Meine Zersägten Kameras
6x14 Roll Film Back for Plaubel Peco Junior 
6x14 Wide Angle Camera
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mFT Adapter with iris for Pentax Auto 110 Lenses 
Stereo Camera made from two 35mm Cameras
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Cosina Stereo K - Stereo SLR with Pentax mount
Rolleicord Stereo - my TriLR
Classic Rolleiflex with modern meter
Mamiya 6,3/50 adapted to Graflex Century Graphic
Wistamiya DIY Hybrid
Rollei 35 feeling on the Sony A7
More weird lens adaptations to the Sony A7R(II)
Wistamiya II  - Hasselblad SWC's poor relative
Rolleiflex SL 2000 with digital back „SWVS“
Old projector lenses on Sony A7RII
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New Job for unemployed glass? Old projector lenses on Sony A7RII

Sadly, many articles on DPReview (an otherwise very respectable site) dealing with analogue photography or old age camera tech are … a joke.

This also applies to this contribution ( about the adaptation of an old projector lens to a Sony A7 camera.

In my book, lenses do not have otherworldly qualities like „3D Pop“, „Zeiss colors“ or a truly unique "rendering". Lens aberrations are a scientific subject since Ernst Abbe turned optics from a craft into a science, and how far this has come! Not even "bokeh" is a secret any longer but the result of engineering decisions (and compromises).

Extraordinary results (impossible to achieve with new glass) cannot be expected from an old projector lens as from any other old lens. If it is a good lens, it is still good, but what looks so special otherwise, is very likely just an optical aberration in the end.

Which doesn't mean that playing with old lenses cannot be fun. 

So I remembered that just that very lens, a V/S Heidosmat 2,4/90 was lying in the cupboard, as well as two other projector lenses from an abandoned stereo projector undertaking. There also was a focusing helicoid and a brand new M39 to Sony E-mount adapter (why did I once buy this?)

The Heidosmat turned out to be easily adaptable, especially since I own a small lathe since a while, with which bringing an aluiminium ring to size (as for width and diameter) is a joy. Before the lathe, I would have spent hours filing and filing and filing…

Cutting threads is a different story (I will not show early attempts) and requires more practice and some dedication

Here, the E-mount adapter had to be brought from a M39 thread to M42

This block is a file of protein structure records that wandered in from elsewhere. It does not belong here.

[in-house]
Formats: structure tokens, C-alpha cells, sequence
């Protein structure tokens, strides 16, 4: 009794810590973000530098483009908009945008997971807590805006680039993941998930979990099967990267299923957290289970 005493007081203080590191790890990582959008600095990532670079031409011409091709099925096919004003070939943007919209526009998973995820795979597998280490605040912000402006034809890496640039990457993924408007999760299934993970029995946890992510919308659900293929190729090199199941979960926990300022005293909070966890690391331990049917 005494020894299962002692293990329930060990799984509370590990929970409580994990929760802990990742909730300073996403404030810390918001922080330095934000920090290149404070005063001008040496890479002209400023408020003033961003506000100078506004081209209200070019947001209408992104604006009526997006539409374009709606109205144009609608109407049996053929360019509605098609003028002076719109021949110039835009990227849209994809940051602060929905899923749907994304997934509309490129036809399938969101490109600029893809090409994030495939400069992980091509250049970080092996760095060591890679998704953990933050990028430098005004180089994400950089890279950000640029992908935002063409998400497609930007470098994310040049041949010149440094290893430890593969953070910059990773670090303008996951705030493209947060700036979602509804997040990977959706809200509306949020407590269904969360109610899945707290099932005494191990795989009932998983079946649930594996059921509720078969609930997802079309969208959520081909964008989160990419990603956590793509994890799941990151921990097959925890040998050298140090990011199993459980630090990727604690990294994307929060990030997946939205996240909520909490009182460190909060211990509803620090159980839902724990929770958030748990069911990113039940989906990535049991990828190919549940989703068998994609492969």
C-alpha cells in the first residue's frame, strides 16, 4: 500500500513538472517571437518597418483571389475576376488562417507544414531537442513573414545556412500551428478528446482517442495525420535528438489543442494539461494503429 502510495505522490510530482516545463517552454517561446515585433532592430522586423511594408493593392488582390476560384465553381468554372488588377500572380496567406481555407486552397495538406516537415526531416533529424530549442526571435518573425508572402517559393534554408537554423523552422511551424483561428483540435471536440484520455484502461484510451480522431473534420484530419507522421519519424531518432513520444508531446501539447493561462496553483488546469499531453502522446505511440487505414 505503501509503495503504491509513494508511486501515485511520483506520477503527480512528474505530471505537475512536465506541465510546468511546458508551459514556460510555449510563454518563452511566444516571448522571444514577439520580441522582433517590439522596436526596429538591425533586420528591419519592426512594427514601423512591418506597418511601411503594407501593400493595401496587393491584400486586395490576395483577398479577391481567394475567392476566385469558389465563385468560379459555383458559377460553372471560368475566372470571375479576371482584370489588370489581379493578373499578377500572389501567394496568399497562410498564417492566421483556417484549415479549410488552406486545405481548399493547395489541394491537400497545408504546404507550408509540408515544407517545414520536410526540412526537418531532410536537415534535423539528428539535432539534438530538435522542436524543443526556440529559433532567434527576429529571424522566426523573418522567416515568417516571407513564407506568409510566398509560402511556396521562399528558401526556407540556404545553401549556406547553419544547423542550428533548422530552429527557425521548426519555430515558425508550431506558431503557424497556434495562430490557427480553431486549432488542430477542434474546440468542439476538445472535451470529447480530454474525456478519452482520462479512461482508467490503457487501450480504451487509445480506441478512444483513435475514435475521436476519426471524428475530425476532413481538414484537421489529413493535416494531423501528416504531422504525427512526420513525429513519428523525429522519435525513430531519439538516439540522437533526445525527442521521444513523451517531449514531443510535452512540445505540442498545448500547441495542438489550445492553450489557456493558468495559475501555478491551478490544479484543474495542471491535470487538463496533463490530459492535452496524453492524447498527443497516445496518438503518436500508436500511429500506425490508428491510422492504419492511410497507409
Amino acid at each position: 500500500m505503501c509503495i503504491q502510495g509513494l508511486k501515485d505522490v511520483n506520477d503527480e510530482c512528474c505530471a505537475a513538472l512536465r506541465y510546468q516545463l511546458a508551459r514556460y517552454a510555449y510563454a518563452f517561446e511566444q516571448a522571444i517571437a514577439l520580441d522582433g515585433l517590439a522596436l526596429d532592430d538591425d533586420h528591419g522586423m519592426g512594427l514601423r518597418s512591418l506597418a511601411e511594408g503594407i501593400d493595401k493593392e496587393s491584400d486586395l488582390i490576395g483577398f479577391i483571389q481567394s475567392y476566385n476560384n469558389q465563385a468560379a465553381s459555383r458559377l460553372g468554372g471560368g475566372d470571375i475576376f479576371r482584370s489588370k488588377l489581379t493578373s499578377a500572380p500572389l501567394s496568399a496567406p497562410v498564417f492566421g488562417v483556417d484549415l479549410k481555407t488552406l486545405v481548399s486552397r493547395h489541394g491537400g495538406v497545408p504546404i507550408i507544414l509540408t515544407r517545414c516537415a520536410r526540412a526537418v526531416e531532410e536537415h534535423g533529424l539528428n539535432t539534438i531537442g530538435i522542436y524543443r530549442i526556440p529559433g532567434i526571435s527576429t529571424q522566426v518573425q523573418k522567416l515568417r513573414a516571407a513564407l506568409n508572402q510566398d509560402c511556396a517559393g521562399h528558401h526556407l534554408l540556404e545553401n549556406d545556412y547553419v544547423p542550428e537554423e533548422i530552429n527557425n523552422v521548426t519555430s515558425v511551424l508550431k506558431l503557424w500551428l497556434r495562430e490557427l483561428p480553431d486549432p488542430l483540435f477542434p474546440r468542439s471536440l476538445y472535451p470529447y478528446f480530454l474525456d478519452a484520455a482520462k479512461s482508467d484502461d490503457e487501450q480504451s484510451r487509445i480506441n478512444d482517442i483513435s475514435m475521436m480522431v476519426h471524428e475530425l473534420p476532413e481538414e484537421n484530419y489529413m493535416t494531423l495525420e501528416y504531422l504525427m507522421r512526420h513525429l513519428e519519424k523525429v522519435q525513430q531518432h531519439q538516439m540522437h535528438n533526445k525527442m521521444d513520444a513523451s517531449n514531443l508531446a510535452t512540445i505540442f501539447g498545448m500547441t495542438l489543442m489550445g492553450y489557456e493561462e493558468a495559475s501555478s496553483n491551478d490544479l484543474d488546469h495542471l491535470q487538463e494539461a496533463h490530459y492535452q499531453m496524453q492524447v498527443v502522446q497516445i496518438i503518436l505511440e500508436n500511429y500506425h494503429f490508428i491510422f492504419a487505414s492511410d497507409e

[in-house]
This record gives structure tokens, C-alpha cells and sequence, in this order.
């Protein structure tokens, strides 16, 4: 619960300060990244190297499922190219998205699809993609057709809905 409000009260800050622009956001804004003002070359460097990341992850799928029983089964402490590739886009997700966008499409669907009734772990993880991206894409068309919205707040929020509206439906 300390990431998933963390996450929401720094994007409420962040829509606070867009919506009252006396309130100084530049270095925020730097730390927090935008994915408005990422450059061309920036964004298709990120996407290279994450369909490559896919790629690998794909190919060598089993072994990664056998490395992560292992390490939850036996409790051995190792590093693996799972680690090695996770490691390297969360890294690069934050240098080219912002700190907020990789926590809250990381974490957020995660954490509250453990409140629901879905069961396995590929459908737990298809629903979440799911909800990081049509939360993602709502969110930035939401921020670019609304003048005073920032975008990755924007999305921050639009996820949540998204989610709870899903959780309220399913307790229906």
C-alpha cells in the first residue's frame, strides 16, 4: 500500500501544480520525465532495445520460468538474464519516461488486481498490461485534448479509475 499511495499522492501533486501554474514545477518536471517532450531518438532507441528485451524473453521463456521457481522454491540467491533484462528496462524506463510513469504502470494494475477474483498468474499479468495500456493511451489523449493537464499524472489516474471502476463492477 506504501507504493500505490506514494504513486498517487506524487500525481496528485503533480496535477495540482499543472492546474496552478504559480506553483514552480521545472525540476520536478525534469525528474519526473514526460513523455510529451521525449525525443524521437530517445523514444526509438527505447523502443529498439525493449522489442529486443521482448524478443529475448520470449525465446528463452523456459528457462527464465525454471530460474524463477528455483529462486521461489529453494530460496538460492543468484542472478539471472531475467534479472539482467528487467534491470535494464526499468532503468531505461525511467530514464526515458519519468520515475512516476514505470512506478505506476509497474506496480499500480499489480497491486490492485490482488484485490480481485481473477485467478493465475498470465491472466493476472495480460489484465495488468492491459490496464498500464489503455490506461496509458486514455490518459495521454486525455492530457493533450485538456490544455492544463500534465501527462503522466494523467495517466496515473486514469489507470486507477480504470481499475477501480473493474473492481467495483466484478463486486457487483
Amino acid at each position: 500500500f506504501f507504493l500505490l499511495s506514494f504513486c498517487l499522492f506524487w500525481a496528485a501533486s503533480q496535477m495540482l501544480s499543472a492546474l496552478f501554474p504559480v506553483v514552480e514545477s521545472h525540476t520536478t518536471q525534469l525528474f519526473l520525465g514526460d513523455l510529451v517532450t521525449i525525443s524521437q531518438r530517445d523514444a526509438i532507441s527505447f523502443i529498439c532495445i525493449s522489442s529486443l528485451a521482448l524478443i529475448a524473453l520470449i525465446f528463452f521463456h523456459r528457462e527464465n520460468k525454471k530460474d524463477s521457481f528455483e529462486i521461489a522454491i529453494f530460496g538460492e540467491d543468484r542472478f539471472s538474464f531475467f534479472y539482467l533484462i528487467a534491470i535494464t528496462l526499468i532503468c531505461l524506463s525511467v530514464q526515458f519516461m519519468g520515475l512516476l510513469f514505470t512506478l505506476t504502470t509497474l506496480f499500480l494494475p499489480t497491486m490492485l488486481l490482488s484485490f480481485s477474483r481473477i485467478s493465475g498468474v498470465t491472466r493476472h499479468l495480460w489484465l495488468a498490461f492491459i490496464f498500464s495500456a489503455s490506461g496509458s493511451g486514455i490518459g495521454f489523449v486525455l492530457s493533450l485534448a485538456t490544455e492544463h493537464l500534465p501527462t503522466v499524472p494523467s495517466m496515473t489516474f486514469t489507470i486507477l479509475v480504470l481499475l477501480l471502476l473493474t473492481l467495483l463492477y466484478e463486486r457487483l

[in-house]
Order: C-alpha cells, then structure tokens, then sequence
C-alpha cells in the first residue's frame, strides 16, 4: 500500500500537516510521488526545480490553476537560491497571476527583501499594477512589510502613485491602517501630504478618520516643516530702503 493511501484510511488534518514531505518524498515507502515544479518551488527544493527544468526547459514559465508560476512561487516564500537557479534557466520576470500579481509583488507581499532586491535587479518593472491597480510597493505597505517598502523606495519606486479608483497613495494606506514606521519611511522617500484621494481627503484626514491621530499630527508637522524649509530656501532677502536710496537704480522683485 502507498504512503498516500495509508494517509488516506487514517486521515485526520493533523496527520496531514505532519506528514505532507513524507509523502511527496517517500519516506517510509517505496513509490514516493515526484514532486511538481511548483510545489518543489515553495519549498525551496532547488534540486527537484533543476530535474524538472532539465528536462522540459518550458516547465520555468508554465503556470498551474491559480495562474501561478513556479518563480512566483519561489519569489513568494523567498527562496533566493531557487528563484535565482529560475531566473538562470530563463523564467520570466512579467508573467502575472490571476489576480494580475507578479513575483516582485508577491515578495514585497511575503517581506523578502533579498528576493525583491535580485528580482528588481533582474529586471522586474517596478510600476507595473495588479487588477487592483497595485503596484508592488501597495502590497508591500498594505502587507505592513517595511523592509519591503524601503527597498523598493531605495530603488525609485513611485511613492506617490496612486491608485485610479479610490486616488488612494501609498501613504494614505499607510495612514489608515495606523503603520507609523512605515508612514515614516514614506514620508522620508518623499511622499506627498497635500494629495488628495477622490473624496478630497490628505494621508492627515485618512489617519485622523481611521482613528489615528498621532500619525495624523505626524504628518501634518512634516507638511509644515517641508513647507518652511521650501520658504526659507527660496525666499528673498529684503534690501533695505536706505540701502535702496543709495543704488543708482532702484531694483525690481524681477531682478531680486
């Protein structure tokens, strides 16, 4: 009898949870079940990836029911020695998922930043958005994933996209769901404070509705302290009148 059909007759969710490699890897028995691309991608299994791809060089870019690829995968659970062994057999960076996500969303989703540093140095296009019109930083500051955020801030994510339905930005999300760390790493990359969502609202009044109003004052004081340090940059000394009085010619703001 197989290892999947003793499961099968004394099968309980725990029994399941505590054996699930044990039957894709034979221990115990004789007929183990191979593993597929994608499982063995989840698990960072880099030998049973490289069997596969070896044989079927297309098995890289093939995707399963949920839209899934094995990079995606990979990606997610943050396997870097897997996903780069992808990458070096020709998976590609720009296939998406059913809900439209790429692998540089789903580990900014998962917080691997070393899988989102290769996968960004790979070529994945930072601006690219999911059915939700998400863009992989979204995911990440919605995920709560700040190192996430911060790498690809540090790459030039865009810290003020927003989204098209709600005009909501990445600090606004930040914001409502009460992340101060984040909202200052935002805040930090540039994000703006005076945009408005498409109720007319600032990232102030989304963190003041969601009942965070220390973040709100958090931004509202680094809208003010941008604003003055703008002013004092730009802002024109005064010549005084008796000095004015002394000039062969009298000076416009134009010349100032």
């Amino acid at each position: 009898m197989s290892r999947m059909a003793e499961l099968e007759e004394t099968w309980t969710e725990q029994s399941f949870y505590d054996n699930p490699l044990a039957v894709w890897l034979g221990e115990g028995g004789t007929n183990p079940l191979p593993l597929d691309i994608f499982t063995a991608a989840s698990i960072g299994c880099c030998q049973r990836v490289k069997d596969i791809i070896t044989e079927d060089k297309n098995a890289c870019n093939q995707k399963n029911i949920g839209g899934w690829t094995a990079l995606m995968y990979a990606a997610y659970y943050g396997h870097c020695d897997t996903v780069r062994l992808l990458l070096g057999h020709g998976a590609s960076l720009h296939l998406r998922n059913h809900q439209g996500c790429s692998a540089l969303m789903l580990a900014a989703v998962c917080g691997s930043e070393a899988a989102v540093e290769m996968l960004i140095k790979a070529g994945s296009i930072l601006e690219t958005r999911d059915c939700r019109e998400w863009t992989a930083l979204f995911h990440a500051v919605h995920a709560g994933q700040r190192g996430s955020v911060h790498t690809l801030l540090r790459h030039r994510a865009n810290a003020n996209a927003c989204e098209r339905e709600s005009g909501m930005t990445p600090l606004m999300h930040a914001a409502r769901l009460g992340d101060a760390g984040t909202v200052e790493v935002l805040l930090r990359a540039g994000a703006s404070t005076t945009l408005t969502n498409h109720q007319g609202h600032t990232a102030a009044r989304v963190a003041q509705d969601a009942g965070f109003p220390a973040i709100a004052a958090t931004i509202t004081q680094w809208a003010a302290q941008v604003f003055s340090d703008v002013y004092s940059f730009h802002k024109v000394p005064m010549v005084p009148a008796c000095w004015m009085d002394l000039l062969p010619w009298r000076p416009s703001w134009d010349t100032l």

On the other (M52) side of the focusing helicoid, an intermediate part had to be fabricated, to accept the 43mm diameter barrel of the lens. I did not find a sufficiently big aluminium piece to make this in one part, so this consists of yet another two elements. These however are such a tight fit that no further clamping is necessary


The Heidosmat indeed does well on the A7, it is sufficiently sharp, even if the contrast falls behind the Sony 2,8/90 Macro. And the bokeh (praised in above article) is plain ugly, if you ask me.

(contrast adjusted to taste)

Good enough for an occasional dog portrait (provided the dog stays put until the lens is focused), and if the contrast is increased a little

There was no real need to cut off the plastic front part of the lens, but shorter is nicer, in this case.

This the end state with Pentax K mount and 49mm filter thread, mounted on an old KX camera

The other lens, unfortunately, did not fare so well, even if this is not the usual garden variety of a 2,8/85 lens but the better 90mm variant, a Will Maginon 2,5/90 from an old Braun Projector, nicely wrapped in black anodized aluminium.

Single coated only, but we did not shoot for top scores anyway, just for a little fun. 

Also here the lathe proved to be very helpful and the blank barrel now attracts attention…

The resulting images however do not deserve any attention and can be deleted right away. They are mushy and not sharp (not even in the middle) and can hardly be brought to acceptably quality even with a lot of post processing




So there are really no new frontiers to conquer, for these old lenses…

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